'Taliban impostor duped officials'

A man claiming to be a senior Taliban leader allegedly duped the Afghan government into holding secret peace talks.

    President Hamid Karzai denies meeting the fake Taliban leader in the presidential palace in Kabul [AFP]

    A man who has been representing Taliban senior leadership in secret talks with the Afghan government appears to have been an impostor.

    The man, calling himself Mullah Akhtar Muhammad Mansour, the Taliban's second-ranking official, was exposed after another man who knows Mansour did not recognise him during a negotiation session, the New York Times newspaper reported on Monday.

    The secret talks with the impostor had been going on for months and were used by senior US officials to claim progress on the diplomatic front in the Afghan war.

    Nato and Afghan officials told the New York Times they held three meetings with the man, who allegedly received large sums of money to take part in the negotiations.

    The fake Taliban leader, who travelled from across the border in Pakistan, even met with Hamid Karzai, the Afghan president, in the presidential palace in Kabul, the capital. He was flown to the capital on Nato aircraft.

    Karzai denied meeting Mansour "or a man claiming to be him" and dismissed the report as international media propaganda. "Don't trust the New York Times," he said.


    Al Jazeera's Sue Turton, reporting from Kabul, said US officials always held suspicions about the identity of the man.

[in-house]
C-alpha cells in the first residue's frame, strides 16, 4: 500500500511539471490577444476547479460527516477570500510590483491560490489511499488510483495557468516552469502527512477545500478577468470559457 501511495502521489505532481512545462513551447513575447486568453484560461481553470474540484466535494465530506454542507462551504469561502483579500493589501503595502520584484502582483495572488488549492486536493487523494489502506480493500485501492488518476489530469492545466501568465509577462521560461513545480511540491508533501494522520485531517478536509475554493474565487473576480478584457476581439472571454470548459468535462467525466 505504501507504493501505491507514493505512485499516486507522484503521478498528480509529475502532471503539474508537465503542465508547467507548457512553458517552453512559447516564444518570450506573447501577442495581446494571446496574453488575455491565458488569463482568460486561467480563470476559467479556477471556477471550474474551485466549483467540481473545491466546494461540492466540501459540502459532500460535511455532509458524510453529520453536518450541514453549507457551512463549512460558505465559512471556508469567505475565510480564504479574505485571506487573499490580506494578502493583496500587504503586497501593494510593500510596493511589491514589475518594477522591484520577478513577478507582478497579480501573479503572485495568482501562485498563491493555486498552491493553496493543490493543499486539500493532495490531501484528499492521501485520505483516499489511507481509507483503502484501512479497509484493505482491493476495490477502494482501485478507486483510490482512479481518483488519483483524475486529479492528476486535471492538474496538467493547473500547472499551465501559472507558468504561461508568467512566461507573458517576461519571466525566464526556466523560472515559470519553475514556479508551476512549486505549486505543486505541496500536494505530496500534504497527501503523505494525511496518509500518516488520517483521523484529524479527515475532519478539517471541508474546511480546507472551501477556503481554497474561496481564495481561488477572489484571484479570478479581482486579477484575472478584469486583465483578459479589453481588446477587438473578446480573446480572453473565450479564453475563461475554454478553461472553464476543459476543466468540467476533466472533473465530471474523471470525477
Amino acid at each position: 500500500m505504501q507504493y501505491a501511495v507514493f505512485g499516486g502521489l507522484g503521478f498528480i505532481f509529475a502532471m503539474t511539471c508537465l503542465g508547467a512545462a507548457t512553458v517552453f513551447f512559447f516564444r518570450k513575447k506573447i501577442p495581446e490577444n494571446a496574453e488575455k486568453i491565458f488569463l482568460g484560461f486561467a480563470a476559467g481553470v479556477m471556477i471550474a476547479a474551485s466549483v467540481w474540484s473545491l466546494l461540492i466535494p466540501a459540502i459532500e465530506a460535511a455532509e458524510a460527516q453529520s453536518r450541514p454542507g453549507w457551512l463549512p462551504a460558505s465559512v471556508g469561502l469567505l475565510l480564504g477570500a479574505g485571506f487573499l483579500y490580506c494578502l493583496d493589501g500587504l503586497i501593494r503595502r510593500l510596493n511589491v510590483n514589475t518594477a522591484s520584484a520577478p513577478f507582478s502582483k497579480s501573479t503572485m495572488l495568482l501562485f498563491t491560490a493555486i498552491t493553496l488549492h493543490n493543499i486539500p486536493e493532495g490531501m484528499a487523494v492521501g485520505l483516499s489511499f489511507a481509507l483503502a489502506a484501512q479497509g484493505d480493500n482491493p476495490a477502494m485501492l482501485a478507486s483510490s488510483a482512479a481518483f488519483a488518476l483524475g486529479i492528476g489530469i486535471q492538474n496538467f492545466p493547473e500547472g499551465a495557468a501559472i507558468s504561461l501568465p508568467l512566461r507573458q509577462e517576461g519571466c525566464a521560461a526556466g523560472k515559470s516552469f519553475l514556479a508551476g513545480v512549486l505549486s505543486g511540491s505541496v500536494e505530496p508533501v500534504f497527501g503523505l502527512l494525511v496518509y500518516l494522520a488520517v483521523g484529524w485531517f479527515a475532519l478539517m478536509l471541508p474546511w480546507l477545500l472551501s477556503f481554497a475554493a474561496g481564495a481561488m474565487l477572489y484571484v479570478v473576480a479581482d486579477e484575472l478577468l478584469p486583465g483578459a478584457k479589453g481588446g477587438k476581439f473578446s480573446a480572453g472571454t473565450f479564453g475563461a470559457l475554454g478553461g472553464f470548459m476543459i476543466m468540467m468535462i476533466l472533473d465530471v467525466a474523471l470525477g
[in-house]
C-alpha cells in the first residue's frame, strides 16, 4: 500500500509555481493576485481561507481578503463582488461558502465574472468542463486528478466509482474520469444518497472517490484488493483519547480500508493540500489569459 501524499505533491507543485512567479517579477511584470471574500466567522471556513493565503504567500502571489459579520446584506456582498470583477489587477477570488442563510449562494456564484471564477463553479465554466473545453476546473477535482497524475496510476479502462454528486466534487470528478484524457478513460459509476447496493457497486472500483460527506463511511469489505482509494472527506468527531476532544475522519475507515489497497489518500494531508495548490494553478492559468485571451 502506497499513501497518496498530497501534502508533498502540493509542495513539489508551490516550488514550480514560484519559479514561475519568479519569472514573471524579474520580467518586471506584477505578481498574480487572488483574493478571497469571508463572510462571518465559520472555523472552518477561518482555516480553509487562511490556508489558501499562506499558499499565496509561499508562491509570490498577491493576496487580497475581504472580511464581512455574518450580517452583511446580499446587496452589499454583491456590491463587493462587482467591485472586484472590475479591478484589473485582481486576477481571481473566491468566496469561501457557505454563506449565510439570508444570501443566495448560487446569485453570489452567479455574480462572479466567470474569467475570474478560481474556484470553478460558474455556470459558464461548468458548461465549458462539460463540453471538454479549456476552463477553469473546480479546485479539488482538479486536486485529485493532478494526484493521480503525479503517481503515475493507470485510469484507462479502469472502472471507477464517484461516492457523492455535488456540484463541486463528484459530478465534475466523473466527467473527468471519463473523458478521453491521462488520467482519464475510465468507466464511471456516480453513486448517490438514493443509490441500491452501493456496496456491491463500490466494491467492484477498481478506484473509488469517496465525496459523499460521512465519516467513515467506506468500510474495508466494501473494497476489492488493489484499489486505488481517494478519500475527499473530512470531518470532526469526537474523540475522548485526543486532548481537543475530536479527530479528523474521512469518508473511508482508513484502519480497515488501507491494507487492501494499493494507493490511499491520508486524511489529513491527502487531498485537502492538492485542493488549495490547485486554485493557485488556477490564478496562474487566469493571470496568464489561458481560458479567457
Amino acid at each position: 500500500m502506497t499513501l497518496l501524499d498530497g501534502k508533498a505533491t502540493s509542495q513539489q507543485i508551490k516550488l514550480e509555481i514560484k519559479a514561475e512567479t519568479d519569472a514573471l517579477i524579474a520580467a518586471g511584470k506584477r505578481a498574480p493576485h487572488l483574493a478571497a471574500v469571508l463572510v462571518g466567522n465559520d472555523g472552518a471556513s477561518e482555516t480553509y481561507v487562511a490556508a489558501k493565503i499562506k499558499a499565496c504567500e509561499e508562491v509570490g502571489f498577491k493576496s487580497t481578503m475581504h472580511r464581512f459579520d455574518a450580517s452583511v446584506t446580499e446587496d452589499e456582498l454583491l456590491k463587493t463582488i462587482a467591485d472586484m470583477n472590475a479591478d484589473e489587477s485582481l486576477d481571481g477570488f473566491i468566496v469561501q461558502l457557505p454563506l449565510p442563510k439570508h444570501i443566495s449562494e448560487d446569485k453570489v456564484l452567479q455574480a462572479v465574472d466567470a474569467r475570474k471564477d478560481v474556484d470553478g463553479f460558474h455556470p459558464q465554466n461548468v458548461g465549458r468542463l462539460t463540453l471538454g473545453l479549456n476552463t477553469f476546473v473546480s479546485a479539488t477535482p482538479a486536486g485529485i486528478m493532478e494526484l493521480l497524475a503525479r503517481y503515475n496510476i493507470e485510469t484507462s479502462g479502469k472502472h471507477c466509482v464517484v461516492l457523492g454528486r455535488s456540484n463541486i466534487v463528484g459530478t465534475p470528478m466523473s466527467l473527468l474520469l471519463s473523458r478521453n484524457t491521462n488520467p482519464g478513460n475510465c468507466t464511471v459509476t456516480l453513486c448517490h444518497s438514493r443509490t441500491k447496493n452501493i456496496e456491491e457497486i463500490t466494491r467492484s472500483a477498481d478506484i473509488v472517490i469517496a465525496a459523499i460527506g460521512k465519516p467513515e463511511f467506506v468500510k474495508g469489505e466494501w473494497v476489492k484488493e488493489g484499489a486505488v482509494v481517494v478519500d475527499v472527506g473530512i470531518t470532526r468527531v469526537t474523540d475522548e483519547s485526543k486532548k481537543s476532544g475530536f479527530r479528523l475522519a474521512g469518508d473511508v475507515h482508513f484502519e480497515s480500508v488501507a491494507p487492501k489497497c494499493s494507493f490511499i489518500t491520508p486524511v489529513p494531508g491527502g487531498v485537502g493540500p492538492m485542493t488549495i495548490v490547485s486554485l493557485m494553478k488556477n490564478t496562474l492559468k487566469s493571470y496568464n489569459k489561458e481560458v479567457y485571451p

"Americans here admit that they don't often know what these people look like; that they can only go on who they say they are because these people have been hiding and fighting this insurgency for so long," she said.

    "So they have to go on trust to a certain extent, and it seems that this particular man has managed to get away with it.

    "There are so many channels of different meetings going on. Whether they are held behind the scenes, whether they are presidential meetings or whether they are just members of the High Council for Peace. It is very difficult to know who they are talking to."

    Nato said it also helped to facilitate the discussions by providing air transport and securing roadways for two other Taliban leaders coming from Pakistan. The status of these Taliban leaders said to be involved is not clear.

    While the Afghan government still harbours hopes that the man would return for another round of negotiations, US officials said they had concluded that the man in question was not Mansour. How the US reached this definitive conclusion is unclear.

    Mullah Omar, the one-eyed Taliban leader, last week dismissed reports of Taliban involvement in peace talks to bring an end to the nine-year conflict as "misleading rumours."

    Last October, Karzai confirmed that unofficial talks between his government and the Taliban aimed at ending the nine-year conflict had been going on for "quite some time".

    Burhanuddin Rabbani, a former Afghan president, chairs the peace council tasked with brokering an end to the war with the Taliban.

    SOURCE: Al Jazeera and agencies


    'We were forced out by the government soldiers'

    'We were forced out by the government soldiers'

    We dialled more than 35,000 random phone numbers to paint an accurate picture of displacement across South Sudan.

    Interactive: Plundering Cambodia's forests

    Interactive: Plundering Cambodia's forests

    Meet the man on a mission to take down Cambodia's timber tycoons and expose a rampant illegal cross-border trade.

    Pakistan's tribal areas: 'Neither faith nor union found'

    Pakistan's tribal areas: 'Neither faith nor union found'

    Residents of long-neglected northwestern tribal belt say incorporation into Pakistan has left them in a vacuum.